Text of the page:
Biomass pyrolysis produces liquid bio-oil, which is a source of biochemicals and biofuels. Several works have pyrolyzed tobacco waste to obtain high-value products such as biochar [10,11], which investigated the effects of pyrolysis conditions on solid residue and the physiochemical properties of the char. Some researchers have investigated thermal decomposition [12,13], studying the potential of pyrolysis for the valorization of tobacco using thermogravimetric (TG) analysis and TG-Fourier transform infrared (FTIR) spectroscopic techniques to investigate the effect of temperature and heating rate on the products [14,15]. It is well known that slow pyrolysis results in high char yield, whereas high yields of liquid oil are always obtained from fast pyrolysis. Pütün et al. [16] investigated yields and chemical composition between slow and fast pyrolysis. They found that not only was the type of biomass significant to the distribution of the yield and characterization of the liquid oil but also the operating conditions were crucial. Gozan et al. [17] studied the effect of high temperatures of 500 to 700°C and found that the optimum yield of liquid oil was obtained at 600°C. Cardoso et al. [18] investigated the effect of temperatures (400–700°C) and additives (ZnCl2 and MgCl2) on the distribution of chemical compounds in the liquid oil from the pyrolytic reaction. They found that the liquid oil could be used to produce a fuel with good ignition.

A one-dimensional gas chromatography–mass spectrometry (GC-MS) is usually employed to analyze chemical compounds in the liquid oil from pyrolytic processes and the final product. Further insight into chemical compounds could be achieved by adapting the py-GC-MS technique [19], TG-FTIR, and TG-MS [20]. Yan et al. [21] studied the chemical compounds extracted from tobacco leaves and stems. They reported that most aromatic components were recovered at temperatures below 350°C and fragmented into small molecules with increasing temperature due to secondary decomposition. Other specific chemical compounds such as nitrogen-containing compounds [22], nicotine [23,24], and phenols [25,26] have been studied. One dimensional GC has been used for many years; however, there remain minor shortcomings in obtaining the best compound separation using this technique. Increasing the resolution and detectability of liquid oil could be obtained using higher-dimensional GC techniques [27], allowing for the detection of a higher number of compounds. A 2-dimensional, GCxGC/TOF MS analysis is believed to be more efficient in identifying more organic compounds in the organic fraction than traditional GC-MS. Even though there have been several studies on tobacco bio-oils, 2-dimensional GC analysis of bio-oils is still scarce.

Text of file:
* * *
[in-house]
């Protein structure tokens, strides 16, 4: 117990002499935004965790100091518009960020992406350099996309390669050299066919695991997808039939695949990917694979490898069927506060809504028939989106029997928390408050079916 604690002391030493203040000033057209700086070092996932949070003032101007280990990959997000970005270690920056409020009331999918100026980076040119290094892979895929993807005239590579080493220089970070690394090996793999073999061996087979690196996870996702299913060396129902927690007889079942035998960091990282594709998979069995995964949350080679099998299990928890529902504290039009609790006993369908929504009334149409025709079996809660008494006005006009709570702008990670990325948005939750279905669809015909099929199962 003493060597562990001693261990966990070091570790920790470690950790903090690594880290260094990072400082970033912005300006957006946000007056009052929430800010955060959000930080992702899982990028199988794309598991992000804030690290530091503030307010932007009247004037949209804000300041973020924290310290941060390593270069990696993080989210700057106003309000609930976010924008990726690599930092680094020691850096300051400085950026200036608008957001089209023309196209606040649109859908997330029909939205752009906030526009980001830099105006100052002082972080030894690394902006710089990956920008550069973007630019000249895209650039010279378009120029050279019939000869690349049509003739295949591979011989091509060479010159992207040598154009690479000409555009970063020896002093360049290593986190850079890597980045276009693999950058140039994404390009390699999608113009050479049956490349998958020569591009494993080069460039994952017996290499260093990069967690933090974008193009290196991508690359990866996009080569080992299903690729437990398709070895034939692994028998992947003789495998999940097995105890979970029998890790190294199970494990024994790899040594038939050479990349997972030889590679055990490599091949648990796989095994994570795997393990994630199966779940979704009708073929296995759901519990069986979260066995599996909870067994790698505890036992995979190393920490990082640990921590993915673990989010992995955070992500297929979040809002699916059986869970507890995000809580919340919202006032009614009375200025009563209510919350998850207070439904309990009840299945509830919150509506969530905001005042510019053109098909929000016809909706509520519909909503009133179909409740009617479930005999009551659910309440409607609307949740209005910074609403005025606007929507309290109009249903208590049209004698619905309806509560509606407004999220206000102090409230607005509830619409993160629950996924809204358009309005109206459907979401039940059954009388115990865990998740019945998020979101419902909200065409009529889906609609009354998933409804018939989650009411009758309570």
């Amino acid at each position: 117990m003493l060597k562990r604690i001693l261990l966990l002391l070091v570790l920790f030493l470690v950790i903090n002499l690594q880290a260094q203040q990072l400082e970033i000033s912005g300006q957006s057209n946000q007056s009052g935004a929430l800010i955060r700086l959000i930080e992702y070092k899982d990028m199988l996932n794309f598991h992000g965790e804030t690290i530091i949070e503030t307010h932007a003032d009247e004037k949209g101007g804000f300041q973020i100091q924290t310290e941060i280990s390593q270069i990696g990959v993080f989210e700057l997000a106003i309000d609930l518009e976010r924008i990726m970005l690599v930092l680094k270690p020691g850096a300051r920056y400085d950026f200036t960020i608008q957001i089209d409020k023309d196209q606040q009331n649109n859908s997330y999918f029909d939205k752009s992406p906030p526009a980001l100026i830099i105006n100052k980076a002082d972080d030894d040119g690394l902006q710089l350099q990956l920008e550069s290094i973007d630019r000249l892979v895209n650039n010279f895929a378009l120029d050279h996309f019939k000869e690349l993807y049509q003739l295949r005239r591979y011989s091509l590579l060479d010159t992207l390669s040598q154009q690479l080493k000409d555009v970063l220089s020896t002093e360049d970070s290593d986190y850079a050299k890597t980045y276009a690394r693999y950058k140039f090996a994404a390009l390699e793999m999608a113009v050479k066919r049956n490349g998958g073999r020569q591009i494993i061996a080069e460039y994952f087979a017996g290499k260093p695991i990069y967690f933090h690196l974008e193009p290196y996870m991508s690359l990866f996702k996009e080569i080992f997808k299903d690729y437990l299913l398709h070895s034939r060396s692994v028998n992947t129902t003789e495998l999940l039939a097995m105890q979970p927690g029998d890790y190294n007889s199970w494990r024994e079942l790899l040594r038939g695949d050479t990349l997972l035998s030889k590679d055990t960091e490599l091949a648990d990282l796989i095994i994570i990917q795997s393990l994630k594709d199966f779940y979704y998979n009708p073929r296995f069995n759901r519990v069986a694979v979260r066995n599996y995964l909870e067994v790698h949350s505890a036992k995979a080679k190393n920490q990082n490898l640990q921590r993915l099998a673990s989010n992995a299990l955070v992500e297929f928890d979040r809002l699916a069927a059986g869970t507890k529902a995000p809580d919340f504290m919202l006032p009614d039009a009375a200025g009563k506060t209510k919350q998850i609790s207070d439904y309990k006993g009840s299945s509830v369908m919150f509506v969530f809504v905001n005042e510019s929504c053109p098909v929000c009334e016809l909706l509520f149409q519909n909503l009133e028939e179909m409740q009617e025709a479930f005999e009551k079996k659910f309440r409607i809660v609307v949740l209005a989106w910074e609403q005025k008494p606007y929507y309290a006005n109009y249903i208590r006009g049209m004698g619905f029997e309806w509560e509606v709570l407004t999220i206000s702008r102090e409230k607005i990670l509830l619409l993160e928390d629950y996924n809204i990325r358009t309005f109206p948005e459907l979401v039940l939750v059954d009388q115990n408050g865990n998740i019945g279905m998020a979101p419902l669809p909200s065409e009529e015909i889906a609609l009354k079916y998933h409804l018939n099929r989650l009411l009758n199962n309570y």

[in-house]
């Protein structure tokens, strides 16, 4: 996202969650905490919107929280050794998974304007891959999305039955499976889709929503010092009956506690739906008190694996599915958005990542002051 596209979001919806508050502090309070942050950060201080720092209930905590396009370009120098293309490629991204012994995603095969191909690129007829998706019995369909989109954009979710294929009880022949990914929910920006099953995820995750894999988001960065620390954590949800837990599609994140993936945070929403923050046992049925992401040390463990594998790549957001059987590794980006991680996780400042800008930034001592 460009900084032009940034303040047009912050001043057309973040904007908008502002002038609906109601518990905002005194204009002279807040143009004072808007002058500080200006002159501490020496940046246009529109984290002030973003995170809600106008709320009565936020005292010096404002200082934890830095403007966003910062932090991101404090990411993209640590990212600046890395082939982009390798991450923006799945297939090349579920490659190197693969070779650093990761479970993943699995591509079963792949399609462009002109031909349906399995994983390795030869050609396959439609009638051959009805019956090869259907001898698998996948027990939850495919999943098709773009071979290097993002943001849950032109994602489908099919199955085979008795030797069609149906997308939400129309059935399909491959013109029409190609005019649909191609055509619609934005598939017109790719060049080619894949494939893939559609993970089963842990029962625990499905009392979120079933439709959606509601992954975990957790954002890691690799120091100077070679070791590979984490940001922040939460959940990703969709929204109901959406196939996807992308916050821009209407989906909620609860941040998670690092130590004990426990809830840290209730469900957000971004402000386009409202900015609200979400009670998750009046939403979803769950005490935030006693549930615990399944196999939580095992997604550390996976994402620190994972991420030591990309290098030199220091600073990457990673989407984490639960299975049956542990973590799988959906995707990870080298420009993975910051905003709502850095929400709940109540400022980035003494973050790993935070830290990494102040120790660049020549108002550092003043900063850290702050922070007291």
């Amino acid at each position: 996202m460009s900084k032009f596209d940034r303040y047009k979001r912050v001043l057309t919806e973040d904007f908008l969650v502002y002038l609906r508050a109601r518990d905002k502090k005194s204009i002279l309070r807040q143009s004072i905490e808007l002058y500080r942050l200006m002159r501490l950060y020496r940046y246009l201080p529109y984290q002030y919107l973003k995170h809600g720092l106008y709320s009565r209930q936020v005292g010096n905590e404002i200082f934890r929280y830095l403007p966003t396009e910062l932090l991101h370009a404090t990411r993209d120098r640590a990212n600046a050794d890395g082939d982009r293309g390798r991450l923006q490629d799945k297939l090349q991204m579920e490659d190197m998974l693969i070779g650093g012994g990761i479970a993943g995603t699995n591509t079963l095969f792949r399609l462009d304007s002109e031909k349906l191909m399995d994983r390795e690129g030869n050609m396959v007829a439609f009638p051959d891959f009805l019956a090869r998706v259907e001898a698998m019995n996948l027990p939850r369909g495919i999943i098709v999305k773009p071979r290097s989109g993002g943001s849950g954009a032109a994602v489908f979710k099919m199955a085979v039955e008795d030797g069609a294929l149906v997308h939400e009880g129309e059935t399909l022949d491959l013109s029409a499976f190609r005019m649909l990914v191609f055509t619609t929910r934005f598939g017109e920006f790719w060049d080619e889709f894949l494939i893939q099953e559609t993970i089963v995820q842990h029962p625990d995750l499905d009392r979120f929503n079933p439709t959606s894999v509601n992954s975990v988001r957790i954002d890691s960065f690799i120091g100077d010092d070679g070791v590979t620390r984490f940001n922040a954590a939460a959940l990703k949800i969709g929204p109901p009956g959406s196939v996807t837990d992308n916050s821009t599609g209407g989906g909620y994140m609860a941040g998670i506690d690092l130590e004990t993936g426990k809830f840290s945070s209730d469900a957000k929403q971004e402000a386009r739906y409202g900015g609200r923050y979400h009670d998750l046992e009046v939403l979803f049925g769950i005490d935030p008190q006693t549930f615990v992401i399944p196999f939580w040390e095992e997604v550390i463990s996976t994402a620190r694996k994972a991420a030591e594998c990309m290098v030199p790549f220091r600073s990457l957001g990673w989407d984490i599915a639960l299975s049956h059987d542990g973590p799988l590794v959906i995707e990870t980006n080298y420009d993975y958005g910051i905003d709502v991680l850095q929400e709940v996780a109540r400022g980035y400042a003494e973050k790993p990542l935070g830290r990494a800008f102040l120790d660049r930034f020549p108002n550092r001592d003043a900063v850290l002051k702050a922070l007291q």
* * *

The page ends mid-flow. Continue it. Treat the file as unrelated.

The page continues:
In this work, the yield and characterization of bio-oil, including aqueous and organic phases, was studied. The effects of temperature, blade rotation speed, and particle size through the ablative reactor were investigated. The elemental and chemical compositions of the organic phase of the liquid oils were analyzed by GCxGC/TOF MS and nuclear magnetic resonance (NMR).

2. Experimental

2.1 Sample materials

Residues from tobacco harvested and processed at the Tobacco Authority of Thailand ‘s Denchai redrying plant were used as the raw material in this work. They contained 8.2–15.7% celluloses, 7.5–7.6% hemicelluloses, and 7.1–9.1% lignin [2]. The samples were cut in lengths of 0.5 cm, 1 cm, and 3–5 cm, as shown Fig 1, dried at 60°C for 8 h, and stored in Ziploc bags. This feedstock was used to generate the oil with pyrolysis.